This is the time of year when NFL free agents start to think about life after football. Recent salary cap changes have allowed teams to keep veterans with a ‘cap charge’ of less than the actual veteran minimum to reduce the number of rookies taking vets’ jobs. At the same time, NFL careers are short at best.
I’m thinking about guys like Ken Amato, the long-snapper for the Titans. Amato’s backup last year, Fred Miller, is gone, which would seem like reason to celebrate. Amato’s new backup is Robert Reynolds, a backup linebacker. If Reynolds learns the job well enough, Amato could be gone. There’s not much of a market for a long-snapper who doesn’t do much else.
I bring up this example because this morning I found out that my football career might be over. I know, even if there were an Arena League 6 I wouldn’t crack a roster. I’m talking about our weekly flag-football game. We started the game in 2000, back when I was the young, fast one. While the game is by rule a non-contact sport, there are collisions, and injuries. I’ve suffered minor injuries like a high ankle sprain (that sucker would not go away) to inflamed tissue in my foot. The worst was an accidental elbow to the nose. Nothing was broken but it felt like this.
With these listed downfalls of the game, why would I miss it? It’s a chance for all of us, regardless of our athletic pasts, to feel vital and strong. We get to exorcise our competitive demons. Nothing beats scoring the game-winning touchdown. For a small investment of some flags, belts, orange cones, a couple of footballs, and some cleats, we were in the black.
No one has told me that I need to hang ‘em up, but I know that the day might come very soon. I injured my back about a month ago and as of today it’s still raw and sore. My back, and particularly my spine, are the weak points in my body.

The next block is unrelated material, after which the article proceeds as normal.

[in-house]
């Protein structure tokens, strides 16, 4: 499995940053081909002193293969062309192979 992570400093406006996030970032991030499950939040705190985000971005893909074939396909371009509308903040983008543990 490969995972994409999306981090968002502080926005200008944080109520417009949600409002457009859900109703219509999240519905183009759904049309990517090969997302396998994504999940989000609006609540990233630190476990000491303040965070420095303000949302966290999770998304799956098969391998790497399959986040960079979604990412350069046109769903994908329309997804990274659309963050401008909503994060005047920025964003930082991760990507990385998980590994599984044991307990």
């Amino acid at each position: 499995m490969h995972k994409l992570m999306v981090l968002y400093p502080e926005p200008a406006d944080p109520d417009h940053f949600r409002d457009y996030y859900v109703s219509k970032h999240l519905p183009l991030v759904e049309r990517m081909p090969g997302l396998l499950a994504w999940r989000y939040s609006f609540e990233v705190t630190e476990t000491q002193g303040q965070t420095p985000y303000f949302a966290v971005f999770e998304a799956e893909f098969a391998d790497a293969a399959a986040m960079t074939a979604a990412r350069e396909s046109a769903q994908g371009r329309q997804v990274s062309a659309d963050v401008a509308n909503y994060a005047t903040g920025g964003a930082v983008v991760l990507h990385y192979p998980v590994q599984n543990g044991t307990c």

In August of 2001 I was admitted to the emergency room. I was under attack by a massive Staph infection, and Staph was rolling like the old Nebraska wishbone. A pocket of the infection pooled in an abscess inside my spinal column. An undeveloped childhood disease created more space between vertebrae than in most people, and that’s where the Staph built its Death Star inside my body. Surgery cleaned away the abscess, and about a month later the antibiotics had mopped up the rest of the enemy soldiers.
The laminectomy helped to save my life, but at the same time it weakened my spine. Because of that the little injuries like my current back pain are more likely to happen. Activities that put a lot of strain on my back might have to be curtailed. I know, how much pressure can I put on my back with my 12-inch vertical leap? Enough, I suppose.
I know it’s crazy to compare my possible retirement with that of an NFL veteran. I’ve been in the game since 2000, though, and a lot of guys who are soon to be out of the league have not. Other than that, yes, it is a crazy comparison.
I watched my TiVo’d U.S./Costa Rica soccer match in about 80 minutes. It was a home game, but a win is a win for the American squad. I think every Costa Rican within 100 miles of Salt Lake City was at the game. If it weren’t for a few brilliant Kasey Keller saves, the result would have been far different from the 3-0 laugher that it seemed to be. The U.S. plays Panama on Wednesday. Road qualifiers are tough. One more win and the United States side is all but assured a spot in the 2006 World Cup.